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Howard University Election Project Kicks Off as Journalism Students Prepare for Midterm Elections

Student journalist conducting an interview

With the 2022 midterm elections sparking fears about everything from voter suppression to threats to democracy, Howard University is doing its part to weed through the misinformation. 

Journalism students and faculty in the Department of Media, Journalism and Film in the Cathy Hughes School of Communications will be covering local, state and national races, as well as issues important to the Black community through the 2022 Howard University Election Project

Students will work Election Day from approximately 6:30 am before the polls open until the wee hours of Wednesday morning when many of the results will be in. They will fan out to local polling places in Washington, D.C.; Maryland, and Virginia, as well as other locations to cover local races including the D.C. mayoral contest and the Maryland governor’s race, in which Wes Moore is expected to become the first Black governor of the state. 

Some students will be embedded at the Ronald Walters Election Day Command Center, a joint effort between The Ronald Walters Leadership and Public Policy Center at Howard University and the National Coalition on Black Civic Participation (NCBCP). The Center tracks voter suppression, Black voter turnout and problems at voting precincts. 

Election Command Center

Ronald W. Walters Leadership and Public Policy Center Hosts Election Command Center on Tuesday, Nov. 8

Alumni and professional volunteers will also be taking part in the Election Project, as well as students from Georgia State University. 

“It's a big operation sending students all over the region and then having people to edit their stories in real time,” says Yanick Rice Lamb, professor and former chair of the Department of Media, Journalism and Film. Lamb, along with Jennifer C. Thomas, associate professor and Journalism sequence coordinator, are overseeing the project.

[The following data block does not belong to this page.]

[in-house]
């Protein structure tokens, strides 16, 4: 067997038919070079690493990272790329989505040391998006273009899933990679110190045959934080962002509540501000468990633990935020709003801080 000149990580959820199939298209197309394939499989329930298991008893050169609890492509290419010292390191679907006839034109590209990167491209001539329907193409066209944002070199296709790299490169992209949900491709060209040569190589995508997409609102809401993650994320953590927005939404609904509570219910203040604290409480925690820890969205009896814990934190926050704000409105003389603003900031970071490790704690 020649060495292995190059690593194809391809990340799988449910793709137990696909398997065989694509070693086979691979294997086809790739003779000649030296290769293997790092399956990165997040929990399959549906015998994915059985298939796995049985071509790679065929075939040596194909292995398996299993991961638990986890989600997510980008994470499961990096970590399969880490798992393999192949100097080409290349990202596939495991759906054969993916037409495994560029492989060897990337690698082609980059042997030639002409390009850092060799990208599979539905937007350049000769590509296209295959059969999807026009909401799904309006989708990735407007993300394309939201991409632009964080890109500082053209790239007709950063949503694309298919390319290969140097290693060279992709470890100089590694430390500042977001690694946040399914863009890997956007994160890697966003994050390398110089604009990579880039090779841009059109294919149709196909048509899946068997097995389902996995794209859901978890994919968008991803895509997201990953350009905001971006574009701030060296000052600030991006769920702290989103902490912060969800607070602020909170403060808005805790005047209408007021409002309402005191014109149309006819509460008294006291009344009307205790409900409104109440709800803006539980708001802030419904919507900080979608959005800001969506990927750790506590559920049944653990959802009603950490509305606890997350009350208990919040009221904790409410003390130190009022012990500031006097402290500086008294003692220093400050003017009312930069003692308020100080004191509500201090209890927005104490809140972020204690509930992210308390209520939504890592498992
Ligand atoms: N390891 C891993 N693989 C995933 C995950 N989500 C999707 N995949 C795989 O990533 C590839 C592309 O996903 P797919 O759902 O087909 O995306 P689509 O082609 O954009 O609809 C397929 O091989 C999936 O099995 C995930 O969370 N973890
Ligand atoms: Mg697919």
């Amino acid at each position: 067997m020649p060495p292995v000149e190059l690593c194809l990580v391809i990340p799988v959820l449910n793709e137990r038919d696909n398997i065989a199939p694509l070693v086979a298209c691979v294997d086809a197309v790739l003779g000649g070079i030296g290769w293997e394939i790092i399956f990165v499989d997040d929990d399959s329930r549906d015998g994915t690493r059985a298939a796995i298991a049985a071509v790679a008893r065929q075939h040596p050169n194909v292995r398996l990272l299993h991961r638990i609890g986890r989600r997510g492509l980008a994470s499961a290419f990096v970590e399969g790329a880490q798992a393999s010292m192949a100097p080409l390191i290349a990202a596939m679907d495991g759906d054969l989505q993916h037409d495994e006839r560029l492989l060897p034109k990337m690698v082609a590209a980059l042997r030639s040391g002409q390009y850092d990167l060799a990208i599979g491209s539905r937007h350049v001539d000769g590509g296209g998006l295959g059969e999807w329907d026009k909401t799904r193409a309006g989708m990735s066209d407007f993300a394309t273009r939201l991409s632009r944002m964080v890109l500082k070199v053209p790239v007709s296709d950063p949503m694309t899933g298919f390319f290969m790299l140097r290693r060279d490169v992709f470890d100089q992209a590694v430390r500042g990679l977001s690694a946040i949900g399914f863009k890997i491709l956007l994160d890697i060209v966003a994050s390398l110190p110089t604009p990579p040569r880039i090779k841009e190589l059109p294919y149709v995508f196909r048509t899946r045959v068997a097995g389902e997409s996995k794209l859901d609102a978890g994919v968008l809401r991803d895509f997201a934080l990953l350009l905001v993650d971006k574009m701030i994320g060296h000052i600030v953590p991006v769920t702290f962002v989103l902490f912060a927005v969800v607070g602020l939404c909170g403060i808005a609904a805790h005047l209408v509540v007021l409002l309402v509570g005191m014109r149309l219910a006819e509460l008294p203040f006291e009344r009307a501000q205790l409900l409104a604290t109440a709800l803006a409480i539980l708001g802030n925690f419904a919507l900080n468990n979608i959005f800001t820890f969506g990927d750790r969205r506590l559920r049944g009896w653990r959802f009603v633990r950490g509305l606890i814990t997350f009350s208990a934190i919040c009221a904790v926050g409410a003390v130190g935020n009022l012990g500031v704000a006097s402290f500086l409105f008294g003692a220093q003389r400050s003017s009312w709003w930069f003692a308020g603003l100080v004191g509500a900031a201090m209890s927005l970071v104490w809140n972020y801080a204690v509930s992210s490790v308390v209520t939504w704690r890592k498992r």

Participants will also be doing fact-checking and social media updates on Election Day, as well as audio and newscasts. “There are a lot of moving parts,” Lamb says. “It's energizing for the students, but it's also energizing for the faculty and the professional volunteers and alumni who are participating.” 

The work will be distributed through the Howard University News Service (HUNS) website, which provides coverage of national and local events to the National Newspaper Publishers Association’s 200 member newspapers and web sites. HUNS has also had articles picked up by such outlets as The Root, TheGrio and The Washington Post. The students’ work will also air on Howard’s PBS affiliate WHUT-TV and will be available to WHUR.  

Howard first started covering elections in a major way when President Obama ran for president for the first time in 2008. Since then, students have covered presidential and midterm elections, as well as the Democratic and Republican national conventions. Students and alumni are also winners of Pulitzer, Peabody, Emmy, Hearst, National Society of Professional Journalists and National Association of Black Journalists awards. 

This year’s participants have received guidance from journalists, political analysts and voting rights experts in the weeks leading up to Election Day. For example, Shaquille Brewster (BA ’14) an NBC political reporter covering the Wisconsin races, spoke to the students about how working on the Election Project when he was at Howard helped to prepare him for his current job. 

Being able to cover such an important election gives students a sense of confidence that they will be able to handle primetime assignments in their careers. “The project has given me a taste of what it will be like in the real world as a journalist,” says Joshua Heron, a senior journalism major. “I’ll know what it’s like to participate in election day on an intense level.” 

Heron is covering the Georgia Senate race between Democrat Rafael Warnock and Republican Herschel Walker. He’s been getting updated information from each campaign, monitoring the polls and making phone calls to interview campaign workers and residents of Georgia. 

With so much scrutiny on the midterms and the intense polarization across the country, students know this election is far from business as usual. 

“I think [the political climate has] reinforced the importance of what they do and why it's important to tell these stories as journalists and also to cut through the misinformation and disinformation,” says Lamb.